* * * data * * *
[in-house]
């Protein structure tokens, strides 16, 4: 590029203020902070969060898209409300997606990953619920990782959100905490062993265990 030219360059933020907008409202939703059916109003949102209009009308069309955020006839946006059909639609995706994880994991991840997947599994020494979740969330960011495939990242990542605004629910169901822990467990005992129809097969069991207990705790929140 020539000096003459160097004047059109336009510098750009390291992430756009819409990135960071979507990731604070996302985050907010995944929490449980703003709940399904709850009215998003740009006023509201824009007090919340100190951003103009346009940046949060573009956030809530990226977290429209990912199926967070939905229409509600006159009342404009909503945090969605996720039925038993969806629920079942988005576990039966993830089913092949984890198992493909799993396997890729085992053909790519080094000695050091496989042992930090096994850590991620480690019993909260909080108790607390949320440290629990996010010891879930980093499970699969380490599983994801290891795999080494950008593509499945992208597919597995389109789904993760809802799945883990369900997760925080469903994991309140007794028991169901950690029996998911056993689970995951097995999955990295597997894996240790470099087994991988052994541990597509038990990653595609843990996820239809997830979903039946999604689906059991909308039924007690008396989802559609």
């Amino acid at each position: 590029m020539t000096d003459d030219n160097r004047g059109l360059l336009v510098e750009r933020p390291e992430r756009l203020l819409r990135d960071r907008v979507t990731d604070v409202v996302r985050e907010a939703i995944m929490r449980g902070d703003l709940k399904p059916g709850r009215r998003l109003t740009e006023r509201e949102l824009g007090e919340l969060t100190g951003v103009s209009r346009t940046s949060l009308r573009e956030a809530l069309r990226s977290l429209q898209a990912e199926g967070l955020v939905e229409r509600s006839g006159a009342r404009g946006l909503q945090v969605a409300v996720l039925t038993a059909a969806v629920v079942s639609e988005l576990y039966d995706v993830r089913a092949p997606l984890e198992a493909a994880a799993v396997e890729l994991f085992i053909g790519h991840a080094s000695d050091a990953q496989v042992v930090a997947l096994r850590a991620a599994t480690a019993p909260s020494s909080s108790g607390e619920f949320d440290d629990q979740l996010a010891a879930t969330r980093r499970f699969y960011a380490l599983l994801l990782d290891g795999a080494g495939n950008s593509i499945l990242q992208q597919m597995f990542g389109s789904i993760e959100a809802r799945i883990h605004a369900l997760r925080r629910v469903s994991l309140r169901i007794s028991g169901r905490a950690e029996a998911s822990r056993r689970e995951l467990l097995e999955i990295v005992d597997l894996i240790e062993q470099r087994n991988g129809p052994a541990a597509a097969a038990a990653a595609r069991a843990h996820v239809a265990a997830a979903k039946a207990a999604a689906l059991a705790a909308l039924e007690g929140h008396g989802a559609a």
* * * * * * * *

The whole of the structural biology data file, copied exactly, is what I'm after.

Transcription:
[in-house]
């Protein structure tokens, strides 16, 4: 590029203020902070969060898209409300997606990953619920990782959100905490062993265990 030219360059933020907008409202939703059916109003949102209009009308069309955020006839946006059909639609995706994880994991991840997947599994020494979740969330960011495939990242990542605004629910169901822990467990005992129809097969069991207990705790929140 020539000096003459160097004047059109336009510098750009390291992430756009819409990135960071979507990731604070996302985050907010995944929490449980703003709940399904709850009215998003740009006023509201824009007090919340100190951003103009346009940046949060573009956030809530990226977290429209990912199926967070939905229409509600006159009342404009909503945090969605996720039925038993969806629920079942988005576990039966993830089913092949984890198992493909799993396997890729085992053909790519080094000695050091496989042992930090096994850590991620480690019993909260909080108790607390949320440290629990996010010891879930980093499970699969380490599983994801290891795999080494950008593509499945992208597919597995389109789904993760809802799945883990369900997760925080469903994991309140007794028991169901950690029996998911056993689970995951097995999955990295597997894996240790470099087994991988052994541990597509038990990653595609843990996820239809997830979903039946999604689906059991909308039924007690008396989802559609």
């Amino acid at each position: 590029m020539t000096d003459d030219n160097r004047g059109l360059l336009v510098e750009r933020p390291e992430r756009l203020l819409r990135d960071r907008v979507t990731d604070v409202v996302r985050e907010a939703i995944m929490r449980g902070d703003l709940k399904p059916g709850r009215r998003l109003t740009e006023r509201e949102l824009g007090e919340l969060t100190g951003v103009s209009r346009t940046s949060l009308r573009e956030a809530l069309r990226s977290l429209q898209a990912e199926g967070l955020v939905e229409r509600s006839g006159a009342r404009g946006l909503q945090v969605a409300v996720l039925t038993a059909a969806v629920v079942s639609e988005l576990y039966d995706v993830r089913a092949p997606l984890e198992a493909a994880a799993v396997e890729l994991f085992i053909g790519h991840a080094s000695d050091a990953q496989v042992v930090a997947l096994r850590a991620a599994t480690a019993p909260s020494s909080s108790g607390e619920f949320d440290d629990q979740l996010a010891a879930t969330r980093r499970f699969y960011a380490l599983l994801l990782d290891g795999a080494g495939n950008s593509i499945l990242q992208q597919m597995f990542g389109s789904i993760e959100a809802r799945i883990h605004a369900l997760r925080r629910v469903s994991l309140r169901i007794s028991g169901r905490a950690e029996a998911s822990r056993r689970e995951l467990l097995e999955i990295v005992d597997l894996i240790e062993q470099r087994n991988g129809p052994a541990a597509a097969a038990a990653a595609r069991a843990h996820v239809a265990a997830a979903k039946a207990a999604a689906l059991a705790a909308l039924e007690g929140h008396g989802a559609a």